A retrospective study detailing the circumstances surrounding diagnosis and treatment of pheochromocytomas with the associated genetic disorders.
All patients with surgically excised pheochromocytomas in the Health Sciences Center, St. John's, Newfoundland, Canada between January 2001 and December 2010 were retrospectively analyzed to determine associated familial syndromes, age, tumor size, symptomatology, and percentage of paragangliomas and bilateral pheochromocytomas. Pathology specimen reports, adrenalectomy lists and Meditech (electronic medical record) diagnostic codes provided a comprehensive database for this study.
Twenty-four patients were studied; familial disorder patients comprised 42% (10/24). Average age at diagnosis was 57 among the sporadic and 34 in familial disorder groups ( P = 0.006). Average tumor size was 4.5 cm in the sporadic group and 3 cm in the familial disorder group ( P = 0.19). All atypical cases including bilateral or extra-adrenal tumors and malignancy occurred in familial disorder patients.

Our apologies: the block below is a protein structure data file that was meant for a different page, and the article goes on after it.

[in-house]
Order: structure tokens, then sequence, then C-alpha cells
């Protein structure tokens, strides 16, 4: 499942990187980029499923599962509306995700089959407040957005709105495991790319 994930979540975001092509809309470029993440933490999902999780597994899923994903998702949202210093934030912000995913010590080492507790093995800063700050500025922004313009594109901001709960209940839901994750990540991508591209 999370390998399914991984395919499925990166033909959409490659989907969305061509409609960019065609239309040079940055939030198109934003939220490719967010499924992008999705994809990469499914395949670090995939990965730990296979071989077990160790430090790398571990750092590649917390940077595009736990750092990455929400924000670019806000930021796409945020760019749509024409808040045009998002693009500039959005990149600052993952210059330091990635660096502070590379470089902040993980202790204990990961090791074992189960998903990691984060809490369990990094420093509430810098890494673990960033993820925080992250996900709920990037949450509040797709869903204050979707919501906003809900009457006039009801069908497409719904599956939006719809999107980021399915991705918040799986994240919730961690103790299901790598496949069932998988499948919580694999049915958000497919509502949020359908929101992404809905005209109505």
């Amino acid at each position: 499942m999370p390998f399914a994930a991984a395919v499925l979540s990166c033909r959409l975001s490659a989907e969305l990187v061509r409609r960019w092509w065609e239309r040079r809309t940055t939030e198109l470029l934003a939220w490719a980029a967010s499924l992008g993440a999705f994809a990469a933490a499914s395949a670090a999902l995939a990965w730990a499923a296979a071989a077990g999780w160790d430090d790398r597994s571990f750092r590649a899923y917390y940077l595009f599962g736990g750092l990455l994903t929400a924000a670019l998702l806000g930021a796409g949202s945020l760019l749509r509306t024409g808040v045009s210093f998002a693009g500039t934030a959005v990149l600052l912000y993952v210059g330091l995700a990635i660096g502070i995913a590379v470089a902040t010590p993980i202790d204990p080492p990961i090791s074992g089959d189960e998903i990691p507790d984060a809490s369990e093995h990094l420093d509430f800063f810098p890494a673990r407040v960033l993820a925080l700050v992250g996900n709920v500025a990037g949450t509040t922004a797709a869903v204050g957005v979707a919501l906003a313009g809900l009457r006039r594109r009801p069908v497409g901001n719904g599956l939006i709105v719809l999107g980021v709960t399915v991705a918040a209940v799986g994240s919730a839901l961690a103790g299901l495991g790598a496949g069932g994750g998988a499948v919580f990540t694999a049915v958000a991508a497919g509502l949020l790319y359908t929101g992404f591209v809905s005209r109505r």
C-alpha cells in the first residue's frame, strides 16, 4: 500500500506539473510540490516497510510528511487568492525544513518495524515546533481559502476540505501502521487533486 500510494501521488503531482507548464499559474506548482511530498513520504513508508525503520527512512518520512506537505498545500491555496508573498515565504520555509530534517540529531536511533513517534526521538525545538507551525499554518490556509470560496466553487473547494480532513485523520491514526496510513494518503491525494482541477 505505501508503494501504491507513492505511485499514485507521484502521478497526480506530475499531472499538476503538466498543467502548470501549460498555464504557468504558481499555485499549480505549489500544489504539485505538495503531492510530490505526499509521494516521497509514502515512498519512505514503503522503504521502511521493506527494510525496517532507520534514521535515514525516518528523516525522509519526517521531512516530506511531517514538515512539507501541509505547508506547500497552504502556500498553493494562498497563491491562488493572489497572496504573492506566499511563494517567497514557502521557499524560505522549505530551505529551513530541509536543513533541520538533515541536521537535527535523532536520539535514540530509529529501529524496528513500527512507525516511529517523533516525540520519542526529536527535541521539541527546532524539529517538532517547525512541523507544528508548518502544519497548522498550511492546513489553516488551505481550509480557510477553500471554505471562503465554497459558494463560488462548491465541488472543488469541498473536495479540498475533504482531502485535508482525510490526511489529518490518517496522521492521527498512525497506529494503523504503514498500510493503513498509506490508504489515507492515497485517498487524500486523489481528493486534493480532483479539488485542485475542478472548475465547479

The proportion of familial disorder patients (42%) was higher in this study than would be expected, likely a result of the relatively high incidence of hereditary autosomal dominant disorders within Newfoundland. Among familial disorder patients, the average younger age at diagnosis and the smaller tumor size suggest syndromic pheochromocytomas may develop earlier, however they are more likely to be diagnosed sooner due to biochemical surveillance testing in known genetic disorder patients. We also demonstrate a relatively high incidence of surgically resected pheochromocytomas of 4.679/million/year in Newfoundland.